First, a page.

Thousands of Israelis turned out at the Givat Shaul cemetery in Jerusalem on Sunday for the funerals of five members of the same family killed Friday night in a brutal attack in their home at the West Bank settlement of Itamar.
The Fogel family - father Udi, 37, mother Ruth, 36, 10-year-old Yoav, four-year-old Elad, and three-month-old Hadas - were all stabbed to death in their home. Two other children in the house at the time, were not hurt in the attack.
The family's 12-year-old daughter, who was at a youth group event, returned home at approximately midnight but could not gain access to the house. With the help of a neighbor, they managed to open the door and discovered the bodies of the five.
Vice Premier and Minister of Strategic Affairs Moshe Yaalon spoke during the funeral, saying the Itamar terror attack highlights an existential threat to Israel.
"This murder reminds everyone that the struggle and conflict is not about Israel's borders or about independence of a repressed nation but a struggle for our existence. Therefore, we cannot continue speaking about security while the essence is neglected – the essence which is Israel's right to its land," said Yaalon.
"Whoever gives up this right won't have security either. In this difficult hour we must rise from the rubble and do the most natural thing – continue building and developing Israel," Yaalon continued.
Motti Fogel, brother of Udi Fogel, eulogized his younger brother but warned that his death cannot be used as a tool in a national struggle.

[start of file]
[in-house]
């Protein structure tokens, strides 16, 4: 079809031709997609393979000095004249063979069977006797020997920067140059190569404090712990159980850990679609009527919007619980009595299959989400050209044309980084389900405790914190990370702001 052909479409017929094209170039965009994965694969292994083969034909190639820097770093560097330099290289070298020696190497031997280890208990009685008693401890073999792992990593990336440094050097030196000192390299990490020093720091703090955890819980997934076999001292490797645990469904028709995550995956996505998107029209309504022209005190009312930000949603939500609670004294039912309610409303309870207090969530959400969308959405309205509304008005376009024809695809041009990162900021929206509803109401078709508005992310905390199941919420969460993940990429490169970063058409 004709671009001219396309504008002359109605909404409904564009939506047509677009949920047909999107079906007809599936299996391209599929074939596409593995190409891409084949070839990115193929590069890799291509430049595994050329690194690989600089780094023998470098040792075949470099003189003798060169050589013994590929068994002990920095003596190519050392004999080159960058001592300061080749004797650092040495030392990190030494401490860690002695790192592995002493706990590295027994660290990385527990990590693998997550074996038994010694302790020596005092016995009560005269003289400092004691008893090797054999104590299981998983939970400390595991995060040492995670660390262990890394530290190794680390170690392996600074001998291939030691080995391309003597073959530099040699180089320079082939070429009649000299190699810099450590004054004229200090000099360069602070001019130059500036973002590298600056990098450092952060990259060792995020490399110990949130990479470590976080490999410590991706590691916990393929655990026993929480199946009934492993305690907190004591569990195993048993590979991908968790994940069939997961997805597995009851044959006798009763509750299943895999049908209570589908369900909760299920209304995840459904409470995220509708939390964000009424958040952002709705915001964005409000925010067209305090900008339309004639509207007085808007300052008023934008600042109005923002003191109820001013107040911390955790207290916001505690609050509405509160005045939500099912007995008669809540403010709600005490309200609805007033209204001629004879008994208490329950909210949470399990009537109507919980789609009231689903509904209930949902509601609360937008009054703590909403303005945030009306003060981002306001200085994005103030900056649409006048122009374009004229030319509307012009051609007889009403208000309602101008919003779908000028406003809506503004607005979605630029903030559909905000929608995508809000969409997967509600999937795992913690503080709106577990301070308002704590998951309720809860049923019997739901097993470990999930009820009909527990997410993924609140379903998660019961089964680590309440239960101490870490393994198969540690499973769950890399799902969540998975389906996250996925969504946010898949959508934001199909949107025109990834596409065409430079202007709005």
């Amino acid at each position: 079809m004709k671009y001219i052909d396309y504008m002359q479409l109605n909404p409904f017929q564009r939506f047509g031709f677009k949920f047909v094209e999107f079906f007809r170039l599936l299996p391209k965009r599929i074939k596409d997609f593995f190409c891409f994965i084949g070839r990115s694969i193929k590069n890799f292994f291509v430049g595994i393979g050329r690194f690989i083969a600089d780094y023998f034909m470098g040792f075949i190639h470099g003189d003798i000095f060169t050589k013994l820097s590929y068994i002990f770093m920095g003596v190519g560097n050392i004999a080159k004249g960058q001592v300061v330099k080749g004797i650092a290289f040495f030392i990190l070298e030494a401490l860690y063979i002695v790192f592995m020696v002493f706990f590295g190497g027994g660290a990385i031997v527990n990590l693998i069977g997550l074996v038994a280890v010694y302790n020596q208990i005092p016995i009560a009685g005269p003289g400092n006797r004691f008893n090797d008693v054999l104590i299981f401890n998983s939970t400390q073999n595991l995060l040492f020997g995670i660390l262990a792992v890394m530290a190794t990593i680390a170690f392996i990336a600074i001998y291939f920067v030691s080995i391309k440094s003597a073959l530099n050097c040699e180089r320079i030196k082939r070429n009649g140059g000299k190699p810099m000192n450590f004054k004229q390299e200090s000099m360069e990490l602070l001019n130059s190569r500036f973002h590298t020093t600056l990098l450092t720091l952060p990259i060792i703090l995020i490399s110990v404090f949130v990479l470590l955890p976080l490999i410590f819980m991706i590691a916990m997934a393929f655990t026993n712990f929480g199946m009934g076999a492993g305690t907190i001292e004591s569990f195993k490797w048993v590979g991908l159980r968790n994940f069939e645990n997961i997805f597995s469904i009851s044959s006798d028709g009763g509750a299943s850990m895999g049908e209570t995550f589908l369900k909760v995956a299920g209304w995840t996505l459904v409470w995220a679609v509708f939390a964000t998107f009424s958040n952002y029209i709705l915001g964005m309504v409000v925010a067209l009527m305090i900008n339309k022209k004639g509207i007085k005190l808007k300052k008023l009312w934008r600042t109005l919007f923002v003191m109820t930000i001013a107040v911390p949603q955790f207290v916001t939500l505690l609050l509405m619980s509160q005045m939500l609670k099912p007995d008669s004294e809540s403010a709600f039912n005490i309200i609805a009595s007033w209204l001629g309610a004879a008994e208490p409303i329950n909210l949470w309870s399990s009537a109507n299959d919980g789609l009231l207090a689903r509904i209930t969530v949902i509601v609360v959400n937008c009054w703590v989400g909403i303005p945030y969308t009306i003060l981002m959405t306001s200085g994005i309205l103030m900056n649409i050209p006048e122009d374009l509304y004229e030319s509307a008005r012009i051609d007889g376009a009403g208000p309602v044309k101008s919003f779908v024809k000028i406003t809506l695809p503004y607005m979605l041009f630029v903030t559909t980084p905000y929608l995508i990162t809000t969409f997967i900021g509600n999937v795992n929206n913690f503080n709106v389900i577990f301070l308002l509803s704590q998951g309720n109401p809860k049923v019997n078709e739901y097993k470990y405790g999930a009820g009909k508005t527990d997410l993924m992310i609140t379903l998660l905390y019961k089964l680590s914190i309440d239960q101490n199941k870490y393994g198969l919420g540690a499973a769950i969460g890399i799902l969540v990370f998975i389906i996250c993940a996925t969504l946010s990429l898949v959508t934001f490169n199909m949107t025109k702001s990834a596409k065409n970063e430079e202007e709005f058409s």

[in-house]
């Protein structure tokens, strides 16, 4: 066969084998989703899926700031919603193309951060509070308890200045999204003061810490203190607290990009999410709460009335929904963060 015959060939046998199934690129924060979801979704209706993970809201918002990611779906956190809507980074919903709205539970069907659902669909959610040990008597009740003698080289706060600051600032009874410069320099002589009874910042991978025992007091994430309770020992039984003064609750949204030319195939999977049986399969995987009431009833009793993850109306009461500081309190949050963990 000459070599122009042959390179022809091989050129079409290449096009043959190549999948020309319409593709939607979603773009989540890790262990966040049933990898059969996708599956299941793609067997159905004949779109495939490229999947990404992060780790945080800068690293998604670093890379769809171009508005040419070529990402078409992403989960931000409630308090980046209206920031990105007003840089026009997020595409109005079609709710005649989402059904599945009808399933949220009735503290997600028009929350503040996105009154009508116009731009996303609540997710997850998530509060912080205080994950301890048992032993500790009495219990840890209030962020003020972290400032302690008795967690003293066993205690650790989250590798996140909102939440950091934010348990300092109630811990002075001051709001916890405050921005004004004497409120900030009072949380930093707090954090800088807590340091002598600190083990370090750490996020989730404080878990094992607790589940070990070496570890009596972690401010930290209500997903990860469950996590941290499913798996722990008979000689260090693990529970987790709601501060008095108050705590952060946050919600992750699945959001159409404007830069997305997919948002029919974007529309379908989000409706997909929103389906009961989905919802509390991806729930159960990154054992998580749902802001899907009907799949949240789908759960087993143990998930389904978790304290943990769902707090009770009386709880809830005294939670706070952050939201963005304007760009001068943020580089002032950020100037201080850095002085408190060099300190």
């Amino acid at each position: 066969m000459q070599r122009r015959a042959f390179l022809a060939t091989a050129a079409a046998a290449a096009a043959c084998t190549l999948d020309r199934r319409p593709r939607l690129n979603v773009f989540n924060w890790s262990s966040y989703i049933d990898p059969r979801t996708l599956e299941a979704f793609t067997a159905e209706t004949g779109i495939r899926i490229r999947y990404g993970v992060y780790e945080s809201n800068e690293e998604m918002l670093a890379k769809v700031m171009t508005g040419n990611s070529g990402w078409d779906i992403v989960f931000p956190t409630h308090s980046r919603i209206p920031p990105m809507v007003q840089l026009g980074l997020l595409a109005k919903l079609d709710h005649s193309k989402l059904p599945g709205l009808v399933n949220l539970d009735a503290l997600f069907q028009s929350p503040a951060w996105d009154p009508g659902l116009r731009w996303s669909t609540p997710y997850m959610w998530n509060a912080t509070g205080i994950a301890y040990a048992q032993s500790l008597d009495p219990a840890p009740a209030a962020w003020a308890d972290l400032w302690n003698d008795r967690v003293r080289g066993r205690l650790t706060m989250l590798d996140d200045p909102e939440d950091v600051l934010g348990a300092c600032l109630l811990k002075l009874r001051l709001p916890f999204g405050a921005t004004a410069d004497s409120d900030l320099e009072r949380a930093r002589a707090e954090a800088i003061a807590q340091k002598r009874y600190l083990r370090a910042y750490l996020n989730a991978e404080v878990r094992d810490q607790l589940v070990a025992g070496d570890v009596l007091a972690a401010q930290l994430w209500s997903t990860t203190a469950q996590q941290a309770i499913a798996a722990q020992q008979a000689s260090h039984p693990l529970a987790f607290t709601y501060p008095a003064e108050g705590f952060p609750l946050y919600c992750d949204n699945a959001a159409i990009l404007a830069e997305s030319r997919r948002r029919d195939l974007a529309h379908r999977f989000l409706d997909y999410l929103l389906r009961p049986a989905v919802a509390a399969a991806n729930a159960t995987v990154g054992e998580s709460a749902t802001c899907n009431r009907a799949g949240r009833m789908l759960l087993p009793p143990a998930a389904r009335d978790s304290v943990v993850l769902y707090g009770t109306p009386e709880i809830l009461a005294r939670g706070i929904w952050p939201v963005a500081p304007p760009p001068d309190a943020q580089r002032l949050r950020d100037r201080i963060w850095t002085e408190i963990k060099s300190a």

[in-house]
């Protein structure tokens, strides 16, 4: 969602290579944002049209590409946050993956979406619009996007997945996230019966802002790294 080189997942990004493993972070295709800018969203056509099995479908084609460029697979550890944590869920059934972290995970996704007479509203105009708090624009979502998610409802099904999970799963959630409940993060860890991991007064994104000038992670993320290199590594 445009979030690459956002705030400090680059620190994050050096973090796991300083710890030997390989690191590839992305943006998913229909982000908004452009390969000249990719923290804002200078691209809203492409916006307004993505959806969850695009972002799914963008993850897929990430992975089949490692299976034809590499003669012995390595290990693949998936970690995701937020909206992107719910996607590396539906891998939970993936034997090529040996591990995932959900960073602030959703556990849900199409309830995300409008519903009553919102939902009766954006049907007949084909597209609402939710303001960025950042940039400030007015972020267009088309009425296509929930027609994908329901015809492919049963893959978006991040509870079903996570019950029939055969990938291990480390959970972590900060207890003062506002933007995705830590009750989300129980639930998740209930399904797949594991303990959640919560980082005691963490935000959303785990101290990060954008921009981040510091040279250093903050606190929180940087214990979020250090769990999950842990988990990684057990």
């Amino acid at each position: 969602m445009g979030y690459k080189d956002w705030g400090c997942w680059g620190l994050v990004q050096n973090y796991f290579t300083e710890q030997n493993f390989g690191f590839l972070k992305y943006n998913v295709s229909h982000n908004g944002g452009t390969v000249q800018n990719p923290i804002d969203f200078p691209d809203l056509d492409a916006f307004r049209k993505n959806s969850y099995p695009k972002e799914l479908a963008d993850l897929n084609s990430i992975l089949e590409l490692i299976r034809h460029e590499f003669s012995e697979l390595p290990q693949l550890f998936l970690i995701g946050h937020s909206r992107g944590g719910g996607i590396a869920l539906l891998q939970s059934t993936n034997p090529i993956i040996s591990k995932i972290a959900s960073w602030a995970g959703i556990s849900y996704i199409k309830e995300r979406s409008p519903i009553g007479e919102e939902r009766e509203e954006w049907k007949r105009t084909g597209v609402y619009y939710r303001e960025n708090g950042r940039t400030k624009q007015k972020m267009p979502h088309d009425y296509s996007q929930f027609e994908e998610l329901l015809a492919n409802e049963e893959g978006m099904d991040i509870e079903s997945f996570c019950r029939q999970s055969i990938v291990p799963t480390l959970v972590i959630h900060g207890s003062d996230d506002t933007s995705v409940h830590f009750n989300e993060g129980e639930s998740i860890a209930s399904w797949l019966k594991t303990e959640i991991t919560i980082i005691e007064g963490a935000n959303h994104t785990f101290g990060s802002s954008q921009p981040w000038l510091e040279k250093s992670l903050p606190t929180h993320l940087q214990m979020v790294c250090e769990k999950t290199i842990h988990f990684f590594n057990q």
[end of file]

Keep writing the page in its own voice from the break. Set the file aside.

"All of the slogans we hear are trying to efface the simple fact that you're dead, and nothing can efface that. This funeral has to be a private affair," Fogel said, adding: "A man dies to himself, to his children. Udi, you are no a national event. You're horrible death mustn't make your life into a tool."
"Udi, my young brother, you made me wake up today at 6:15 in the morning, and you know how hard that is for me. Everything I could say would be a cliché. If I could, I'd chase out everyone who came here and whisper to you, 'Udi, let's go play soccer.'"
Tzila, Udi's mother, also addressed the funeral crowd, saying: "We shall try to be strong, to strengthen the children and each other."
"They are martyrs murdered by vicious animals. We shall neither forger or forgive. Another victim and another victim, and everyone continues with their daily lives," Fogel said, adding: "When will the people rise up and tell the government: 'enough'? When will repay our enemies?"
Ashkenazi Chief Rabbi Yona Metzger also spoke during the funeral saying, "These murderers did not succeed in breaking us, they succeeded in uniting us. Today there is not left or right, there is no person that can remain apathetic."
Prime Minister Benjamin Netanyahu, visiting relatives of the victims of the Itamar terror attack following the funeral, said security forces were doing their utmost to locate the perpetrator's of Friday's attacks, referring to the cabinet's decision to approve new West Bank homes by saying: "They shoot, and we build."
"They say Eretz Yisrael is built in suffering, but we never thought the suffering would be so great," the premier said, adding that Friday's "criminal act prompted us all to come here and say 'enough.'"
The prime minister said that security forces "were doing their best to detain the murderers," adding: "These arent people, their monsters."
Netanyahu told his cabinet on Sunday that Palestinian Authority incitement against Israel was instrumental in causing the attack.
"We bare witness to horrific things," Netanyahu said. "A soccer game will soon be named after a suicide bomber who murdered dozens of people on Yafo Street in Jerusalem. The Palestinian Authority grants scholarships to the families of murderers and names squares in their honor. This does not show the PA is educating toward peace."
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